Compensation of the low-frequency response is a subtle problem which cannot be addressed as conveniently as the high-frequency equalization problem. Failure to address this problem will degrade link performance, particularly when data patterns containing significant amounts of low-frequency energy are transmitted.
The low frequency restoration circuit is a decision feedback equalizer which compensates for the loss of the low frequency signal content due to transformer coupling to the media. This is essential, since the line coding of the FDDI contains significant energy transmitted at very low frequencies. The signal detect circuit receives the signal from the buffer and distinguishes between the presence and absence of an input signal. The output of the signal detect circuit is a logical indication of signal presence.
According to a preferred embodiment of the invention, the transmitter buffer employs a single emitter-coupled logic gate, with impedance matching performed at its output terminals. The equalizer is implemented with fixed, discreet passive circuit elements. The equalizer may also be implemented including digital equalization. The filters are preferably implemented with discreet passive components. According to a preferred form of the invention, the balancing circuit is implemented with a transformer arrangement.
According to the preferred embodiment, the receiver filter is implemented with discreet passive components. The receiver buffer is implemented in the preferred embodiment with cascaded line receivers designed in the emitter-coupled logic technology.
The low frequency restoration circuitry is preferably implemented using a high-pass filter, a buffer and a low-pass filter. The combined attenuation of the two filters at any frequency must be high enough so the loop gain (consisting of the receiver buffer, a resistive attenuator at the input to the high-pass filter, the high-pass filter, the low frequency restoration buffer, the low-pass filter and the resistive attenuator at its output) must be less than unity (in order that oscillations may not occur) (positive feedback). At the same time the low frequency response of the feedback must be high enough to compensate for the lost signal in the transformers. The conflict is solved by the limiting of the buffer at the presence of the received signal. This saturation masks the high-pass filter response and leaves the low-pass filter as the only effective filter of the feedback. At the signal absence the buffer is in the linear mode, the high-pass filter is effective and thus the loop gain is much less than unity.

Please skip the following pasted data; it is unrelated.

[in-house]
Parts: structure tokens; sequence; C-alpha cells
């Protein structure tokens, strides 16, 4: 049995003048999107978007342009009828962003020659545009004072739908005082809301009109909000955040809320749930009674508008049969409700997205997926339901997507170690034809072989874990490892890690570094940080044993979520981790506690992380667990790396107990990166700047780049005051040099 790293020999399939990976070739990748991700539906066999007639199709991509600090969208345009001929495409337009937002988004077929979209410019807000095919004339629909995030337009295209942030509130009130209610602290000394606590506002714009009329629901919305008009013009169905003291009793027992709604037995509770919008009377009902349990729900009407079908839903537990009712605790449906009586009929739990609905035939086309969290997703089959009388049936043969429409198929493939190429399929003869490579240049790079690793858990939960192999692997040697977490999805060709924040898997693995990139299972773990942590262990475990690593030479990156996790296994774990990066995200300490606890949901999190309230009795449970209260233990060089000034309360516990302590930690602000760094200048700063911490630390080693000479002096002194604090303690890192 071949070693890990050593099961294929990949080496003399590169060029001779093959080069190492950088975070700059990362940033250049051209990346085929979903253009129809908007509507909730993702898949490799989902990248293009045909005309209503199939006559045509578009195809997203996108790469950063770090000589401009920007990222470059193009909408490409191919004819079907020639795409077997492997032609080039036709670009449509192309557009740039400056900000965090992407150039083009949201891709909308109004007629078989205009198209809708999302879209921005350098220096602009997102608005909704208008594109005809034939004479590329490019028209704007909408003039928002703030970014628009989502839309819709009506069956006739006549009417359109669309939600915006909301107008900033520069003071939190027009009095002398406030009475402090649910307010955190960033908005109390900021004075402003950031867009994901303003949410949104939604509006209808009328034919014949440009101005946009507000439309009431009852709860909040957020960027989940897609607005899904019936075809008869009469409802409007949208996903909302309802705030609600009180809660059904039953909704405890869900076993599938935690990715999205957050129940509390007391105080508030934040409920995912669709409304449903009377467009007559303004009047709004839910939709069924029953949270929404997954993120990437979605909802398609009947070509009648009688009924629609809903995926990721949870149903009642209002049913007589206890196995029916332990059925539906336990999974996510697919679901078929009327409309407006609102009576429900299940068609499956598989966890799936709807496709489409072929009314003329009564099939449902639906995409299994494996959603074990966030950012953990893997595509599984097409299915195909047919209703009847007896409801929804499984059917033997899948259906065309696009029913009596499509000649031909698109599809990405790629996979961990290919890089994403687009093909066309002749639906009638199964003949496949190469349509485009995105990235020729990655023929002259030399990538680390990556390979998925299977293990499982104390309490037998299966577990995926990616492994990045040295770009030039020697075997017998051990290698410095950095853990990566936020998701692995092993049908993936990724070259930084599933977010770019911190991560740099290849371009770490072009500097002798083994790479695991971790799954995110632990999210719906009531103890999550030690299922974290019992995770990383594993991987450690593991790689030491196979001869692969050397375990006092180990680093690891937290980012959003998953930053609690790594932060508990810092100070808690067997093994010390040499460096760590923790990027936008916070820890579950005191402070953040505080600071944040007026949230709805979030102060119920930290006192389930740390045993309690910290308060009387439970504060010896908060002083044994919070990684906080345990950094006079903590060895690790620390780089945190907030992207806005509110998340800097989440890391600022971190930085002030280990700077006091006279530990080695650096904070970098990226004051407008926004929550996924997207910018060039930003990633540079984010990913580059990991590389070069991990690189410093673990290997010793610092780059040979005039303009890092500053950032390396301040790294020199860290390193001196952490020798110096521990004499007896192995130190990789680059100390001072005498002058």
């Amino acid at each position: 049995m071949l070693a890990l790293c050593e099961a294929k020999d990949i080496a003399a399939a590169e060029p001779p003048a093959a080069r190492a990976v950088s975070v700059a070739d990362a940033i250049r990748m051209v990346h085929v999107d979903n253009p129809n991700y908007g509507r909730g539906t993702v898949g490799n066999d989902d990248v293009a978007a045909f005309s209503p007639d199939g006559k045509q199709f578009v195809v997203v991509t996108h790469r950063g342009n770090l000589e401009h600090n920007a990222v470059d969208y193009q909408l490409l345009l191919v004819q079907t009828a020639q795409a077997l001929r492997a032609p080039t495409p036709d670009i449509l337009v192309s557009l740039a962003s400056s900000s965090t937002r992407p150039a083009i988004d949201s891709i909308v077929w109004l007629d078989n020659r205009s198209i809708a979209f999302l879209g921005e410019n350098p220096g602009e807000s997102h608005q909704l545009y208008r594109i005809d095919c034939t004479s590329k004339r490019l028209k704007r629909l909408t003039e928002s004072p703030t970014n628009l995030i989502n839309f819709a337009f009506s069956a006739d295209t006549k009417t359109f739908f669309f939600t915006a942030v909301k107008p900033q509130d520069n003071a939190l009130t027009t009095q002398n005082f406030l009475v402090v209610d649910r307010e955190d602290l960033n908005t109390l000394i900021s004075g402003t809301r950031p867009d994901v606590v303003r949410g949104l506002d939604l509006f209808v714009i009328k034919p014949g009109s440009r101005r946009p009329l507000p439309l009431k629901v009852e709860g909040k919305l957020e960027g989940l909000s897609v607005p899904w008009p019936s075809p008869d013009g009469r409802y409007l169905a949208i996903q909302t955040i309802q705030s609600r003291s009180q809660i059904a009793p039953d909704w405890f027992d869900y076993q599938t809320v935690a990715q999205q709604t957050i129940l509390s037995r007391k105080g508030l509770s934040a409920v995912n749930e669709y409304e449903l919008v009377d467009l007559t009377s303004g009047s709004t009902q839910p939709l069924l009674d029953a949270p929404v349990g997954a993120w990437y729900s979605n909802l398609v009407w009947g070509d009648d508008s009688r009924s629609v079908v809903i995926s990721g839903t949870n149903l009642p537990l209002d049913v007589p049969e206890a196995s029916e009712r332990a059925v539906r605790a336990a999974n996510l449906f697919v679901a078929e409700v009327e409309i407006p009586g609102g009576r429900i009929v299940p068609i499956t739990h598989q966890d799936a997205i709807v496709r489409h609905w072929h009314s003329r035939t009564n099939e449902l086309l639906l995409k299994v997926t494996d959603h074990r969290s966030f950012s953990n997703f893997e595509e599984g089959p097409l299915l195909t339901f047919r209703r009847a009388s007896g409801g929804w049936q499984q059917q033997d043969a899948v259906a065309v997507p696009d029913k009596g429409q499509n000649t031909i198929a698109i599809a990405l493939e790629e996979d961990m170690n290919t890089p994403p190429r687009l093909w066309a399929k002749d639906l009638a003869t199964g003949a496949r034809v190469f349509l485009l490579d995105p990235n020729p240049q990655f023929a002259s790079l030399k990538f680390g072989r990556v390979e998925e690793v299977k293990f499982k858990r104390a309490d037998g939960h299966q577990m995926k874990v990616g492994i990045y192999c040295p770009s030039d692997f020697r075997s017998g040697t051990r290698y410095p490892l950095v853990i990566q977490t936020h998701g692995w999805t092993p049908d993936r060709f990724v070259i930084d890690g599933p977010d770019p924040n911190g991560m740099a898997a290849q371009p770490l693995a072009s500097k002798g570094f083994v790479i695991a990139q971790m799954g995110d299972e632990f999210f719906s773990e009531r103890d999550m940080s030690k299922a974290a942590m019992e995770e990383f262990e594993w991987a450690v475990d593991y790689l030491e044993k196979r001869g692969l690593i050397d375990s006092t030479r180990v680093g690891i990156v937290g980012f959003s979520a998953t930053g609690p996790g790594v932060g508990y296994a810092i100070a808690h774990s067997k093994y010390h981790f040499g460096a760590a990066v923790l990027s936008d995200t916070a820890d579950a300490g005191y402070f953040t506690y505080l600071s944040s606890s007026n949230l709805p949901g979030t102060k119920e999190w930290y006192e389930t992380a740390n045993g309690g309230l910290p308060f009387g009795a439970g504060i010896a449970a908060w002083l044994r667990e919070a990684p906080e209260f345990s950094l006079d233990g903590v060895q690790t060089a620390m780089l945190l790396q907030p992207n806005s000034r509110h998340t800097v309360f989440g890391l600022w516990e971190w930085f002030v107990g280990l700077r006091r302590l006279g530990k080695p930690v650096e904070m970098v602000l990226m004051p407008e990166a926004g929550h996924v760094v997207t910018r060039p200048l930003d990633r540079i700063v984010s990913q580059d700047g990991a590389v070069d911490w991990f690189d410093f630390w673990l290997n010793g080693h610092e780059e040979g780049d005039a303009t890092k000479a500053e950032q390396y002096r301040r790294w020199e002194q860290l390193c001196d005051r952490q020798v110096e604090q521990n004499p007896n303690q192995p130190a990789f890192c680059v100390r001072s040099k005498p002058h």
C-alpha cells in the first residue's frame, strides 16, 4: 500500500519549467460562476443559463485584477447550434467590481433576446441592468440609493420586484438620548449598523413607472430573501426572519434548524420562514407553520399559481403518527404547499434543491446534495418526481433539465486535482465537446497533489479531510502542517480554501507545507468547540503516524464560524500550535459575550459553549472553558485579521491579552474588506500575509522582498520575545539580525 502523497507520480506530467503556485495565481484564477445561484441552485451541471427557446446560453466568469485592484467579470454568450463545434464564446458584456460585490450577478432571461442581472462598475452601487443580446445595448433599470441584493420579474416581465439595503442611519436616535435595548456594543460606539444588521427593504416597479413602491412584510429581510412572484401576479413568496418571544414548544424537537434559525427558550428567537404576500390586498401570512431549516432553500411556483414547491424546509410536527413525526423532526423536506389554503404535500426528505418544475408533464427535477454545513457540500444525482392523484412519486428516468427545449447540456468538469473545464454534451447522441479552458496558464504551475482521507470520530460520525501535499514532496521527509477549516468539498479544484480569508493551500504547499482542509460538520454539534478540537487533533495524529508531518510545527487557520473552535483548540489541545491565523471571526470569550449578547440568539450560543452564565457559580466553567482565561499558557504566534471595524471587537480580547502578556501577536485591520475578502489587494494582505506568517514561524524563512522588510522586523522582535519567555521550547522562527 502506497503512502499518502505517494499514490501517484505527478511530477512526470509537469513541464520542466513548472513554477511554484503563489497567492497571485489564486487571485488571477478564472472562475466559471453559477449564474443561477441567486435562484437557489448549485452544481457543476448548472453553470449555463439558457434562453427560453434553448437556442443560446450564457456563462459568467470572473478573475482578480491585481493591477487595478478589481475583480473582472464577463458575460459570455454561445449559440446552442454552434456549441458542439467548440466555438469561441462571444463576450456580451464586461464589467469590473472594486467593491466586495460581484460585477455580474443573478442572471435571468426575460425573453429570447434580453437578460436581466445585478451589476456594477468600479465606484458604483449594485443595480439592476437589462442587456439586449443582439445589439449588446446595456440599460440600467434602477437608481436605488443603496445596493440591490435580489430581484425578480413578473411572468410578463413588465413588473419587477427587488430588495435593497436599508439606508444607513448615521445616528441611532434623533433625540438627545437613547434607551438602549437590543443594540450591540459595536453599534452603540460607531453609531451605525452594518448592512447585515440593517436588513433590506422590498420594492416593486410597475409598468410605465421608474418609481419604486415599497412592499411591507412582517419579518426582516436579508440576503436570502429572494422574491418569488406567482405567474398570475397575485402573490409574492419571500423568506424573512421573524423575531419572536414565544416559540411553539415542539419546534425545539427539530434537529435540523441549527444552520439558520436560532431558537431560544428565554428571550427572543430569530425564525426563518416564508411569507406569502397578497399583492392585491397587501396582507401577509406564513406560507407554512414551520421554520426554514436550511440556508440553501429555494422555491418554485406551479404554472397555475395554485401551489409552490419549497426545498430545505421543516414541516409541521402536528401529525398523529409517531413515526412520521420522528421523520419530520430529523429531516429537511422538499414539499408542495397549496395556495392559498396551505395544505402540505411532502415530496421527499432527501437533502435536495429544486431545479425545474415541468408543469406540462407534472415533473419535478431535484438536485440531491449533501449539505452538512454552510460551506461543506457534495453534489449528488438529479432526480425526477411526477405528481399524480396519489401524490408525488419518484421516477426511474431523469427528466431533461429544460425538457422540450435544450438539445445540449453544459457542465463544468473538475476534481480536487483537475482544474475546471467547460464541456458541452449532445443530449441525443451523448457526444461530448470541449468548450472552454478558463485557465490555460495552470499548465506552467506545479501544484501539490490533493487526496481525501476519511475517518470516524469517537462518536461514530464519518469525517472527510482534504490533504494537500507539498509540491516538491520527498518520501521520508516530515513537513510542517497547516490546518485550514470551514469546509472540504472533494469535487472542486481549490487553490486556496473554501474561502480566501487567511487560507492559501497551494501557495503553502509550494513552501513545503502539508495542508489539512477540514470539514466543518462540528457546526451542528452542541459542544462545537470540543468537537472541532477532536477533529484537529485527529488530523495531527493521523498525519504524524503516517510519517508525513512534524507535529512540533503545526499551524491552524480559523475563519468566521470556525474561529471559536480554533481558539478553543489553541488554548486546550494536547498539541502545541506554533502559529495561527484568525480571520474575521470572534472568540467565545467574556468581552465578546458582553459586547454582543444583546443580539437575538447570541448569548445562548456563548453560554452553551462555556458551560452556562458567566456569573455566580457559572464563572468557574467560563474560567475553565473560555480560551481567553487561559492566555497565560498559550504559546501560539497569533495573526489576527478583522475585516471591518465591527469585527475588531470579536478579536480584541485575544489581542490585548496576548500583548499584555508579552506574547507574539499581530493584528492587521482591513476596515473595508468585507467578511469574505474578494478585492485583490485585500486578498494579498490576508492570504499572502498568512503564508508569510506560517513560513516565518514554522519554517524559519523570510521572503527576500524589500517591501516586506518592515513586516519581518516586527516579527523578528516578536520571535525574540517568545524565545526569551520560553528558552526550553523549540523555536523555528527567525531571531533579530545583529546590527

The signal detect circuit is preferably implemented using a peak detector circuit known from the emitter-coupled logic technology, followed by a buffering gate.
According to another feature of the invention, a high speed modular networking concentrator is provided both for twisted pair and fiber optic connections on a user selectable and interchangeable basis. This structure allows the user or designer of an FDDI network to configure each link individually for either fiber optic or twisted pair media. The arrangement includes a concentrator platform providing a base into which a user may install modules serving the desired connection needs. The concentrator platform includes power and central control means for providing power and central control to installed modules. Media dependent modules are provided wherein each media dependent module offers either a fiber optic or twisted pair connection for 125 megabaud data rates. The arrangement employs the high speed transmission link for implementation of the twisted pair links. The arrangement allows the user to flexibly configure networks to include both types of link.
The various features of novelty which characterize the invention are pointed out with particularity in the claims annexed to and forming a part of this disclosure. For a better understanding of the invention, its operating advantages and specific objects attained by its uses, reference is made to the accompanying drawings and descriptive matter in which a preferred embodiment of the invention is illustrated.
In the drawings:
FIG. 1 is a schematic view showing a multimedia high speed network according to the invention;
FIG. 2 is a schematic view showing a concentrator platform with media dependent module slots for media dependent modules;
FIG. 3 is a schematic view showing a high speed transmission link according to the invention;
FIG. 4 is a schematic view of a high speed transmission link transmitter according to the invention;
FIG. 5 is a schematic view of a high speed transmission link receiver according to the invention;
FIGS. 6A, 6B, 6C and 6D are a circuit diagram of the high speed transmission link transmitter according to the invention; and
FIGS. 7A, 7C and 7D are a circuit diagram of a part of the high speed transmission link receiver according to the invention.